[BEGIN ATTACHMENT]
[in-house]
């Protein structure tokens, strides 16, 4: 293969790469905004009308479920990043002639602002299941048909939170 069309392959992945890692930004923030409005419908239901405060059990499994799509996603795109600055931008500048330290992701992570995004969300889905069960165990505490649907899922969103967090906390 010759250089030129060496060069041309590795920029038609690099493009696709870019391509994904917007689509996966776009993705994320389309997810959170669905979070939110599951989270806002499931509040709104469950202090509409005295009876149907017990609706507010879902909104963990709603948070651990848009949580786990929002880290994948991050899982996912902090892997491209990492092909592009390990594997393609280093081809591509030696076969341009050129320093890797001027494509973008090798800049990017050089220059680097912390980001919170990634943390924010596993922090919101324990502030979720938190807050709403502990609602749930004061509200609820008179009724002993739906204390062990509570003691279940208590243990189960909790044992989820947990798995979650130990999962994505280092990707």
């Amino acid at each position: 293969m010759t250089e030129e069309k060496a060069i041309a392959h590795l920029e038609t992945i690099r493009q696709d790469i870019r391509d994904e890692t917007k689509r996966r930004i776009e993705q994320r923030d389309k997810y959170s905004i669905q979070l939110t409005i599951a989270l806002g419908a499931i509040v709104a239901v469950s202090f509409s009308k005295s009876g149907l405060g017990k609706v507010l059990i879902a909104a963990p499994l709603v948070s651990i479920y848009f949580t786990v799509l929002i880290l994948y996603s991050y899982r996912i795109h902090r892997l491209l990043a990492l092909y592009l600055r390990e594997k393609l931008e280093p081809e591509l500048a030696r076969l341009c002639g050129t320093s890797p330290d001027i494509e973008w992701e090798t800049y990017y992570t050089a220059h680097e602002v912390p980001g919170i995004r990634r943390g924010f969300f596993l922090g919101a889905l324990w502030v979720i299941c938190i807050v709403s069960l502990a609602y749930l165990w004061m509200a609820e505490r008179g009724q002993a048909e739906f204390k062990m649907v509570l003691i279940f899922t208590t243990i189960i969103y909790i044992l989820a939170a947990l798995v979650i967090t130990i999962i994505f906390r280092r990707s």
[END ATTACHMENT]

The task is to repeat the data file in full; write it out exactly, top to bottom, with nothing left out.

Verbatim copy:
[in-house]
């Protein structure tokens, strides 16, 4: 293969790469905004009308479920990043002639602002299941048909939170 069309392959992945890692930004923030409005419908239901405060059990499994799509996603795109600055931008500048330290992701992570995004969300889905069960165990505490649907899922969103967090906390 010759250089030129060496060069041309590795920029038609690099493009696709870019391509994904917007689509996966776009993705994320389309997810959170669905979070939110599951989270806002499931509040709104469950202090509409005295009876149907017990609706507010879902909104963990709603948070651990848009949580786990929002880290994948991050899982996912902090892997491209990492092909592009390990594997393609280093081809591509030696076969341009050129320093890797001027494509973008090798800049990017050089220059680097912390980001919170990634943390924010596993922090919101324990502030979720938190807050709403502990609602749930004061509200609820008179009724002993739906204390062990509570003691279940208590243990189960909790044992989820947990798995979650130990999962994505280092990707």
């Amino acid at each position: 293969m010759t250089e030129e069309k060496a060069i041309a392959h590795l920029e038609t992945i690099r493009q696709d790469i870019r391509d994904e890692t917007k689509r996966r930004i776009e993705q994320r923030d389309k997810y959170s905004i669905q979070l939110t409005i599951a989270l806002g419908a499931i509040v709104a239901v469950s202090f509409s009308k005295s009876g149907l405060g017990k609706v507010l059990i879902a909104a963990p499994l709603v948070s651990i479920y848009f949580t786990v799509l929002i880290l994948y996603s991050y899982r996912i795109h902090r892997l491209l990043a990492l092909y592009l600055r390990e594997k393609l931008e280093p081809e591509l500048a030696r076969l341009c002639g050129t320093s890797p330290d001027i494509e973008w992701e090798t800049y990017y992570t050089a220059h680097e602002v912390p980001g919170i995004r990634r943390g924010f969300f596993l922090g919101a889905l324990w502030v979720i299941c938190i807050v709403s069960l502990a609602y749930l165990w004061m509200a609820e505490r008179g009724q002993a048909e739906f204390k062990m649907v509570l003691i279940f899922t208590t243990i189960i969103y909790i044992l989820a939170a947990l798995v979650i967090t130990i999962i994505f906390r280092r990707s």